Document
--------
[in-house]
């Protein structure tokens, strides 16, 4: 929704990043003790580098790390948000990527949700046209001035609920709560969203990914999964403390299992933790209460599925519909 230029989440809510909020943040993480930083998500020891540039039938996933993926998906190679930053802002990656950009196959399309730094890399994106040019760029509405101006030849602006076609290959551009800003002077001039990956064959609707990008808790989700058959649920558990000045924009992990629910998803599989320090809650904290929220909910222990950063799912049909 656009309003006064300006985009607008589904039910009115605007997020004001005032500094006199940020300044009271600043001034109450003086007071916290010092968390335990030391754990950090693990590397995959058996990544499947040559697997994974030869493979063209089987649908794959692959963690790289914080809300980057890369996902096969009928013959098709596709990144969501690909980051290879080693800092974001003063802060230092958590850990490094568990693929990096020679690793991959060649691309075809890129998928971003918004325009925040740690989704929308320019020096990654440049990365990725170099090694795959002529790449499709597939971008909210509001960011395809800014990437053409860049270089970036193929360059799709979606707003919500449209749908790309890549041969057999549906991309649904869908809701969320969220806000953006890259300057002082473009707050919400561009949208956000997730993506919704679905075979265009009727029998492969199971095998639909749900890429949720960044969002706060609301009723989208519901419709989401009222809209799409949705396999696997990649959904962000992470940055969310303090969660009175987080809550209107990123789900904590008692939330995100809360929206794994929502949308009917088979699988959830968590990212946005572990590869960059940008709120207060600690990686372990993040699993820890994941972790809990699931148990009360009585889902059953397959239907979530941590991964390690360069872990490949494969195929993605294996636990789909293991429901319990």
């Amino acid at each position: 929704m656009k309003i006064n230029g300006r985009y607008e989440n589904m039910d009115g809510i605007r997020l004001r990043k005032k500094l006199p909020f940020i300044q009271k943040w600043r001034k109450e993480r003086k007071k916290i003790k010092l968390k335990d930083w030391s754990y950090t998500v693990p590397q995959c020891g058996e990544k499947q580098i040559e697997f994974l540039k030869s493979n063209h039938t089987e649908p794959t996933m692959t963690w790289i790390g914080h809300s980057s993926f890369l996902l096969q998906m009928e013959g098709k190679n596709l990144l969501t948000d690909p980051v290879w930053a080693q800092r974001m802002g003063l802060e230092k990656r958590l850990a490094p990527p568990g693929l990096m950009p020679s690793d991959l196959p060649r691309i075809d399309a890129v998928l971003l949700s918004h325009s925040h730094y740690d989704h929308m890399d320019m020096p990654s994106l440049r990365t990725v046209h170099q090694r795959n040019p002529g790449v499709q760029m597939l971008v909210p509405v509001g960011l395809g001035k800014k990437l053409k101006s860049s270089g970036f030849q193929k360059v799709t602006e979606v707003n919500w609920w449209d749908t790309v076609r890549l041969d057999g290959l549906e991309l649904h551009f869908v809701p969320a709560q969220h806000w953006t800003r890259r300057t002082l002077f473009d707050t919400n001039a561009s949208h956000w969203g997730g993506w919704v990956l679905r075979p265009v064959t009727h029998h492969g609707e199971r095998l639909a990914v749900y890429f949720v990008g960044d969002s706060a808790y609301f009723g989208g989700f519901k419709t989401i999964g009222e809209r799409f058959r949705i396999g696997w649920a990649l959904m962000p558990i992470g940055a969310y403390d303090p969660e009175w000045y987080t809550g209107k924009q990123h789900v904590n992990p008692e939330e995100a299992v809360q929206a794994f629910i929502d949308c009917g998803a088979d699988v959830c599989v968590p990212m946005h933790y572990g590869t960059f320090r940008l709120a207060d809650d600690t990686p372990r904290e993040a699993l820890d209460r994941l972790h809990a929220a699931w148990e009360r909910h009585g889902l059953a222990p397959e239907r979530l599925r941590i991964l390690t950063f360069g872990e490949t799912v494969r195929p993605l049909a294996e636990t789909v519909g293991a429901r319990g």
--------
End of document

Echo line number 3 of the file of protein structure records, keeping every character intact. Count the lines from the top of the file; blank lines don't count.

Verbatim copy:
């Amino acid at each position: 929704m656009k309003i006064n230029g300006r985009y607008e989440n589904m039910d009115g809510i605007r997020l004001r990043k005032k500094l006199p909020f940020i300044q009271k943040w600043r001034k109450e993480r003086k007071k916290i003790k010092l968390k335990d930083w030391s754990y950090t998500v693990p590397q995959c020891g058996e990544k499947q580098i040559e697997f994974l540039k030869s493979n063209h039938t089987e649908p794959t996933m692959t963690w790289i790390g914080h809300s980057s993926f890369l996902l096969q998906m009928e013959g098709k190679n596709l990144l969501t948000d690909p980051v290879w930053a080693q800092r974001m802002g003063l802060e230092k990656r958590l850990a490094p990527p568990g693929l990096m950009p020679s690793d991959l196959p060649r691309i075809d399309a890129v998928l971003l949700s918004h325009s925040h730094y740690d989704h929308m890399d320019m020096p990654s994106l440049r990365t990725v046209h170099q090694r795959n040019p002529g790449v499709q760029m597939l971008v909210p509405v509001g960011l395809g001035k800014k990437l053409k101006s860049s270089g970036f030849q193929k360059v799709t602006e979606v707003n919500w609920w449209d749908t790309v076609r890549l041969d057999g290959l549906e991309l649904h551009f869908v809701p969320a709560q969220h806000w953006t800003r890259r300057t002082l002077f473009d707050t919400n001039a561009s949208h956000w969203g997730g993506w919704v990956l679905r075979p265009v064959t009727h029998h492969g609707e199971r095998l639909a990914v749900y890429f949720v990008g960044d969002s706060a808790y609301f009723g989208g989700f519901k419709t989401i999964g009222e809209r799409f058959r949705i396999g696997w649920a990649l959904m962000p558990i992470g940055a969310y403390d303090p969660e009175w000045y987080t809550g209107k924009q990123h789900v904590n992990p008692e939330e995100a299992v809360q929206a794994f629910i929502d949308c009917g998803a088979d699988v959830c599989v968590p990212m946005h933790y572990g590869t960059f320090r940008l709120a207060d809650d600690t990686p372990r904290e993040a699993l820890d209460r994941l972790h809990a929220a699931w148990e009360r909910h009585g889902l059953a222990p397959e239907r979530l599925r941590i991964l390690t950063f360069g872990e490949t799912v494969r195929p993605l049909a294996e636990t789909v519909g293991a429901r319990g």